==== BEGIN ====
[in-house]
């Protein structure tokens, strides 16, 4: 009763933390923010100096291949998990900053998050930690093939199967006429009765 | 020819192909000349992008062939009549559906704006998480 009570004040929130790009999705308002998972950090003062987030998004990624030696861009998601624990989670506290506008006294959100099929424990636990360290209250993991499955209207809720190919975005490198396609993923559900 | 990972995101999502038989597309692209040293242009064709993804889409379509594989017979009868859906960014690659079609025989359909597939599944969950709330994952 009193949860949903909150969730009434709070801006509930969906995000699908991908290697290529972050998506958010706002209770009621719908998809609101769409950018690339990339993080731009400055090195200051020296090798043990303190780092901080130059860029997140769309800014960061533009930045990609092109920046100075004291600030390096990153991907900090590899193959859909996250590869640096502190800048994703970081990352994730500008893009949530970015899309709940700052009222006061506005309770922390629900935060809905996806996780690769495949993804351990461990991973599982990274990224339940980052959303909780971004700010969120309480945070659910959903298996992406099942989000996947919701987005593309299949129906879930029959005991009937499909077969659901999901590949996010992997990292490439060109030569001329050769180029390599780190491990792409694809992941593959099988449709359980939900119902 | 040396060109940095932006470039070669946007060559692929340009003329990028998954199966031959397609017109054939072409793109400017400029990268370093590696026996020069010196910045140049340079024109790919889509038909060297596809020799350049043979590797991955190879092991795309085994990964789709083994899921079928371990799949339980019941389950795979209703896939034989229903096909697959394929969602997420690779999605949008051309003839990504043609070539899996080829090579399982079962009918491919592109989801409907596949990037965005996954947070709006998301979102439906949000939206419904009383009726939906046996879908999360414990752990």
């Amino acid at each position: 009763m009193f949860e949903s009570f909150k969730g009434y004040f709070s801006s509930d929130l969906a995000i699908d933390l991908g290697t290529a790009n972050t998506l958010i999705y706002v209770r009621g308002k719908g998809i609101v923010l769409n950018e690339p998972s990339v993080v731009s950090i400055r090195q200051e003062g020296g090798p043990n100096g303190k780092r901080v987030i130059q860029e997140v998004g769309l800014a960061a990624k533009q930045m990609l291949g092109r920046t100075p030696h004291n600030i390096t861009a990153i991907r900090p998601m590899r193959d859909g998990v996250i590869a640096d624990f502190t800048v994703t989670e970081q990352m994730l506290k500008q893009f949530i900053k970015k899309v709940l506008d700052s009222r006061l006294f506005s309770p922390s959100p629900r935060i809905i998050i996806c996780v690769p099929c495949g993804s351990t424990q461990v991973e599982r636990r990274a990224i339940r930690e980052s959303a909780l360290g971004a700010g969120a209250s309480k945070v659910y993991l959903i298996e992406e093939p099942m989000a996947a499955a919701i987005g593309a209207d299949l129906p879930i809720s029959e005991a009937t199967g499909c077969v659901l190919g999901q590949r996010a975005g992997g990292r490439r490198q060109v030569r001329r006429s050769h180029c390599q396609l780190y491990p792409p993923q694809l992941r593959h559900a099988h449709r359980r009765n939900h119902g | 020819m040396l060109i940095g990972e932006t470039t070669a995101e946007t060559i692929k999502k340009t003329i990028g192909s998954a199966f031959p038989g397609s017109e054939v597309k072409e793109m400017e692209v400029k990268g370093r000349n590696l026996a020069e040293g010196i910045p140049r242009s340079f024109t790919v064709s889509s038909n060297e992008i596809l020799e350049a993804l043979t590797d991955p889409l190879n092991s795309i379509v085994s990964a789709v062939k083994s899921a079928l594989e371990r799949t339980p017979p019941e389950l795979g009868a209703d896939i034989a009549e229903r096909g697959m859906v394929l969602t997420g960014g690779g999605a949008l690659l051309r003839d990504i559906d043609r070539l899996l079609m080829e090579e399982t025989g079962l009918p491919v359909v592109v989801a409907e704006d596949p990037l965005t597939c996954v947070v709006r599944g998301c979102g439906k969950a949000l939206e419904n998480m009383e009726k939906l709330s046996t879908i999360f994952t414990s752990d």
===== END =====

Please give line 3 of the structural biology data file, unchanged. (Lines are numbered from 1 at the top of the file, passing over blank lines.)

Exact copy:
């Amino acid at each position: 009763m009193f949860e949903s009570f909150k969730g009434y004040f709070s801006s509930d929130l969906a995000i699908d933390l991908g290697t290529a790009n972050t998506l958010i999705y706002v209770r009621g308002k719908g998809i609101v923010l769409n950018e690339p998972s990339v993080v731009s950090i400055r090195q200051e003062g020296g090798p043990n100096g303190k780092r901080v987030i130059q860029e997140v998004g769309l800014a960061a990624k533009q930045m990609l291949g092109r920046t100075p030696h004291n600030i390096t861009a990153i991907r900090p998601m590899r193959d859909g998990v996250i590869a640096d624990f502190t800048v994703t989670e970081q990352m994730l506290k500008q893009f949530i900053k970015k899309v709940l506008d700052s009222r006061l006294f506005s309770p922390s959100p629900r935060i809905i998050i996806c996780v690769p099929c495949g993804s351990t424990q461990v991973e599982r636990r990274a990224i339940r930690e980052s959303a909780l360290g971004a700010g969120a209250s309480k945070v659910y993991l959903i298996e992406e093939p099942m989000a996947a499955a919701i987005g593309a209207d299949l129906p879930i809720s029959e005991a009937t199967g499909c077969v659901l190919g999901q590949r996010a975005g992997g990292r490439r490198q060109v030569r001329r006429s050769h180029c390599q396609l780190y491990p792409p993923q694809l992941r593959h559900a099988h449709r359980r009765n939900h119902g | 020819m040396l060109i940095g990972e932006t470039t070669a995101e946007t060559i692929k999502k340009t003329i990028g192909s998954a199966f031959p038989g397609s017109e054939v597309k072409e793109m400017e692209v400029k990268g370093r000349n590696l026996a020069e040293g010196i910045p140049r242009s340079f024109t790919v064709s889509s038909n060297e992008i596809l020799e350049a993804l043979t590797d991955p889409l190879n092991s795309i379509v085994s990964a789709v062939k083994s899921a079928l594989e371990r799949t339980p017979p019941e389950l795979g009868a209703d896939i034989a009549e229903r096909g697959m859906v394929l969602t997420g960014g690779g999605a949008l690659l051309r003839d990504i559906d043609r070539l899996l079609m080829e090579e399982t025989g079962l009918p491919v359909v592109v989801a409907e704006d596949p990037l965005t597939c996954v947070v709006r599944g998301c979102g439906k969950a949000l939206e419904n998480m009383e009726k939906l709330s046996t879908i999360f994952t414990s752990d």